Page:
Birth of the Cool, George Square Piccolo *****
Seonaid Aitken – A Night With Ella, Festival Theatre ***
Swing’it Dixieband Play Disney, Rose Theatre ***
Rose Room Orchestra Fantastique, George Square Spiegeltent ****
Jesper Thilo, Jacob Fischer & Anders Fjelsted, Bartof Station, Copenhagen *****
I spent a couple of nights at the Copenhagen Jazz Festival last weekend, attending a couple of evening gigs and catching bits and pieces of the jazz events scattered throughout the city during my one full day there.
I watched punters of all ages learn to jive in one of the main squares, heard some trad jazz on the Nyhavn canal (Down By the Riverside sounded particularly apt), and ran screaming (well, I might as well have done – nobody would have been able to tell if I was screaming or if I was a singer!) from two free venues where squeaky bonk of both the instrumental and vocal variety were the order of the day.
This festival may be stuffed to the gunnels with concerts, but it’s not exactly well-endowed with the sort of jazz I love best – easygoing, swinging instrumental jazz. So I was thrilled to find that there was some taking place on my free night – and I knew it was going to be good because Jacob Fischer, whom I’ve heard many times in the UK, was on guitar, playing with Jesper Thilo, the seventysomething Danish tenor saxophonist I mostly knew about through his association with my favourite American sax player, Scott Hamilton.
Thilo and Fischer’s Saturday night gig by far exceeded my expectations and, frankly, restored my faith – and my smile – after a day of failing to find anything to pique my passion; most of what I had heard was music that made me think that if it had been what I was first exposed to as a teenager, I would never have gone on to become an aficionado…
Playing in the extremely hospitable Bartof Station, a lovely bar/cafe with a big comfortable music room and a quirky, retro decorative style, Thilo and Fischer, along with bass player Anders Fjelsted, dished up a three-set programme of standards and not-so standards – all served with warmth and good-natured humour. (Not that I understood a word of what was said beyond the song titles!)
Right from the off, this little band was cooking. On the hard-swinging opener, The Way You Look Tonight, Fischer was all smiles as the man he had introduced as “the king of the tenor sax” powered through the tune, revealing a style that is driving and forthright and at the opposite end of the sax spectrum from the exponents of a more wishy-washy, wistful and sentimental sound.
Switching to clarinet midway through the groovy Watch Your Step, Thilo seemed to up his game further, providing an exciting climax to that number with a hot style of playing which completely belied his stately demeanour. The clarinet thrills returned in the second set, with a sensational, fiercely swinging After You’ve Gone which came across as a dialogue – a rather frenetic and exhilarating dialogue – between Thilo and Fischer, with whom he clearly has a terrific rapport.
That rapport was evident throughout but was particularly obvious in All The Things You Are which Fischer kicked off in slow, contemplative (and cryptic) style before the lyrical bass of Anders Fjelsted and the driving sax of Thilo joined in. Fischer and Thilo’s mischievous little game of musical tag, as they split from playing in unison and began to snake around each other in counterpoint, was another in a long list of crowd-thrilling highlights of the evening.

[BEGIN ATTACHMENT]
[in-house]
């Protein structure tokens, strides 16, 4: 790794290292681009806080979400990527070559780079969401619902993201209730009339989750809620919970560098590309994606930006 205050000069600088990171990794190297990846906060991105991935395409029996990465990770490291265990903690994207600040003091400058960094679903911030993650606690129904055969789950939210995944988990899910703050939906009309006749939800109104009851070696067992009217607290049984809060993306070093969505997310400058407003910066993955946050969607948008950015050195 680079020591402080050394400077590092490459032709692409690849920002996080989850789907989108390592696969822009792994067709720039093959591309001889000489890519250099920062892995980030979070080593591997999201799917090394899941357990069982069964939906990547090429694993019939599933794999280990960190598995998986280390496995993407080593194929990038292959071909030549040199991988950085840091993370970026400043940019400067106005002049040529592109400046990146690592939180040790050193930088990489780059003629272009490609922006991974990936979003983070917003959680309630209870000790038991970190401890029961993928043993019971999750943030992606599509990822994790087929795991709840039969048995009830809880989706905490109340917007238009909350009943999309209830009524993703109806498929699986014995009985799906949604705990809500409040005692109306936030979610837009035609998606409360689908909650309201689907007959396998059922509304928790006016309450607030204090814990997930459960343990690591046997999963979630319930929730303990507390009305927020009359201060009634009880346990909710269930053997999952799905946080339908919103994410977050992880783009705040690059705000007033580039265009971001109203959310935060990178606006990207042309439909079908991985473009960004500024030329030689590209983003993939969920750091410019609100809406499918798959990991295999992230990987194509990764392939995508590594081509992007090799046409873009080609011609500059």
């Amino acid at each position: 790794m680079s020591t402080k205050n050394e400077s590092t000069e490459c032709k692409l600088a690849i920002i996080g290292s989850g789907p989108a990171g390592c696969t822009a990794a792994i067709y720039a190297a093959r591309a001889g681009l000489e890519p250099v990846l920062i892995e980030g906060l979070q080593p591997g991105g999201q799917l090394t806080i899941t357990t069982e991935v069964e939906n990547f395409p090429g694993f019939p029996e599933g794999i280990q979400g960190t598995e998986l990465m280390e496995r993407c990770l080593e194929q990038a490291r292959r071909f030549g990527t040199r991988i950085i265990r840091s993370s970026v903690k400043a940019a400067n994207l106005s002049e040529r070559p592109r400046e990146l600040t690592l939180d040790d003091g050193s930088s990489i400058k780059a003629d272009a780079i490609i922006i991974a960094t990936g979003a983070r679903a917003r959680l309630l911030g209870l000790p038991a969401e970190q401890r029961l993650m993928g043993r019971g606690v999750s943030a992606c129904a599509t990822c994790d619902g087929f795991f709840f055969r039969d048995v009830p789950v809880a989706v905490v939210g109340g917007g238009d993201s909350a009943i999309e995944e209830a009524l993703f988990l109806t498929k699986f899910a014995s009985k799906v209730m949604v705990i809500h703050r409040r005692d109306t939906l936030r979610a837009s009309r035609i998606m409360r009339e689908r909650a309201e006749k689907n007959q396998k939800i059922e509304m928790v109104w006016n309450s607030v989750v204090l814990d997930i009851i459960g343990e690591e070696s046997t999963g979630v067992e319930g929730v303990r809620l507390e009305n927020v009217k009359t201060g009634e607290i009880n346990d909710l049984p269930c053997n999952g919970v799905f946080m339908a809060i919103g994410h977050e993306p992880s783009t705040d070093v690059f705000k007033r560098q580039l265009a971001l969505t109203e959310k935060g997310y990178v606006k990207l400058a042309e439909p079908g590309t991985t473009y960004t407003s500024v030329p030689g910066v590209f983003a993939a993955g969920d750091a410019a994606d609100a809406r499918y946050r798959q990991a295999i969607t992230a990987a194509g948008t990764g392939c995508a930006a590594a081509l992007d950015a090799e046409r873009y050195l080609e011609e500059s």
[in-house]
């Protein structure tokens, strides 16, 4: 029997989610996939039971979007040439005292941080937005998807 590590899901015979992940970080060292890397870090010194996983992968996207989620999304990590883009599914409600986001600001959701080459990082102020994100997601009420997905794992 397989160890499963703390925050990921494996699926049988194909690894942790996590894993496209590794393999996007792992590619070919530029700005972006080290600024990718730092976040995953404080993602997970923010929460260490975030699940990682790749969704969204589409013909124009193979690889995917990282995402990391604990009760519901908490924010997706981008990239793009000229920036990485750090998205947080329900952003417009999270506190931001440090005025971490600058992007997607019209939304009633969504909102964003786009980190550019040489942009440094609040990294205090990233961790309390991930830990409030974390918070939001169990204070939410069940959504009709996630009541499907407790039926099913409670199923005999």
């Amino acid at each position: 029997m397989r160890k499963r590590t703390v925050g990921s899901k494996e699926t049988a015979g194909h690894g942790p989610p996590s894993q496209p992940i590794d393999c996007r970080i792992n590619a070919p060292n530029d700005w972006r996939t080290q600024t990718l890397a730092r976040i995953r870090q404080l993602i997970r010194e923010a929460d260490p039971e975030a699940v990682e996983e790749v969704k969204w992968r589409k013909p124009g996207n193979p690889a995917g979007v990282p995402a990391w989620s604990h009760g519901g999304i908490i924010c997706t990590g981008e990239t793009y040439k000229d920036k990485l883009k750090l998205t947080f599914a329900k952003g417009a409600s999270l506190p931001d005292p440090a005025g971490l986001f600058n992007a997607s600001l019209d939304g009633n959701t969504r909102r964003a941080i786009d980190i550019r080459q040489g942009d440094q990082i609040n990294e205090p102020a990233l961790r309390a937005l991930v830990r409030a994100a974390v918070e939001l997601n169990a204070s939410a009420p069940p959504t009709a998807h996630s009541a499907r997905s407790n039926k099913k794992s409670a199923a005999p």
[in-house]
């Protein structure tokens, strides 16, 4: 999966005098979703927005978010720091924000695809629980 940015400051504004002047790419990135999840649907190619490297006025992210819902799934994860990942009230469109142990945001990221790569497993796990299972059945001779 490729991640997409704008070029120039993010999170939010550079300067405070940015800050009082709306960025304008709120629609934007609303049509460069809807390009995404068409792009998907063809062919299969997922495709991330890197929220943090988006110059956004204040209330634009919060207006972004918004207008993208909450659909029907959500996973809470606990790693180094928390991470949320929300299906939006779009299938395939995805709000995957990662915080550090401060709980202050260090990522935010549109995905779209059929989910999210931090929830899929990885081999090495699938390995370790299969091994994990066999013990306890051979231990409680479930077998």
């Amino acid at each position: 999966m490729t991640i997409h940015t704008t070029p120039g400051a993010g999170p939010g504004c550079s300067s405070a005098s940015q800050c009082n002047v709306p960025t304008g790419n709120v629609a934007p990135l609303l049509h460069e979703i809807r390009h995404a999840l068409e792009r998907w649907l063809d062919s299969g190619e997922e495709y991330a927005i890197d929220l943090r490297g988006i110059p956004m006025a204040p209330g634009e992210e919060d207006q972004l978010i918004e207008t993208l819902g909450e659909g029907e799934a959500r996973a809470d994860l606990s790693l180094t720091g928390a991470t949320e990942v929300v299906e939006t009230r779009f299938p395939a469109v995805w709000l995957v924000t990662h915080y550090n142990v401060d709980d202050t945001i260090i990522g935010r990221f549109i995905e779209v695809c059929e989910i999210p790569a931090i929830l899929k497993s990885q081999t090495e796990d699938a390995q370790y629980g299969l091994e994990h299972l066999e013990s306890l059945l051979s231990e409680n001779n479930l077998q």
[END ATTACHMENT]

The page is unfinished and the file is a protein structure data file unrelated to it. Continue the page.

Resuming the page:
A fair share of those were provided by Fischer in his finger-busting solos – always elegantly and imaginatively constructed. And the icing on the cake was the addition of Scottish pianist Brian Kellock, fresh from another gig across town, for a couple of numbers in the final, Gershwin-themed, set.
The Way You Look Tonight
Squeeze Me (But Please Don’t Tease Me)
Gone With the Wind
Watch Your Step
All The Things You Are
After You’ve Gone
Stars Fell on Alabama
Sweets For the Sweet
The Man I Love
How Long Has This Been Going On?
Lady Be Good
Love Is Here To Stay
encore: I Got Rhythm
Martin Taylor & Alison Burns – Ella at 100, Strathclyde Suite, Royal Concert Hall, Glasgow ****
Maybe it’s fitting that a star who was as unassuming in real life as Ella Fitzgerald should have a low-key centenary year – in Scotland at least. The legendary jazz singer’s birthday celebrations can be contrasted with those organised for that other great 20th Century voice, Frank Sinatra, when he hit the C spot in 2015.
While Sinatra’s centenary in Scotland was a series of big band bashes fronted by such leading singing stars as Kurt Elling, Curtis Stigers and Frank Sinatra Jr, the biggest name on any of the Fitzgerald-themed Scottish concerts is a guitarist ….
But what a guitarist. Martin Taylor, who opened the Glasgow Jazz Festival on Wednesday with his and singer Alison Burns’s tribute, brought the house down in a way that Fitzgerald herself would have done, and in the duo format which Fitzgerald used to memorable effect with guitarist Joe Pass.
His two extended (non Fitzgerald-related) solo segments were, unsurprisingly given his status as an internationally renowned soloist, the stand-outs of the concert: tour-de-force balladeering on Hymne a l’amour (which, he joked, he used to think was a Glaswegian song because his aunty would invariably sing it after a few sherries), a beautiful and characteristically richly textured interpretation of Henry Mancini’s Two For the Road, and a gorgeous bossa version of The Carpenters’ I Won’t Last a Day Without You.
With a warm, lush voice which suited the intimate feel of the venue, Alison Burns impressed in the Ella role, bravely attempting to reproduce some of Fitzgerald’s less energetic improvisations and singing in a style which featured most of Fitzgerald’s trademark “licks”.
A slightly shorter version of this review was published in The Scotsman on Saturday, June 24th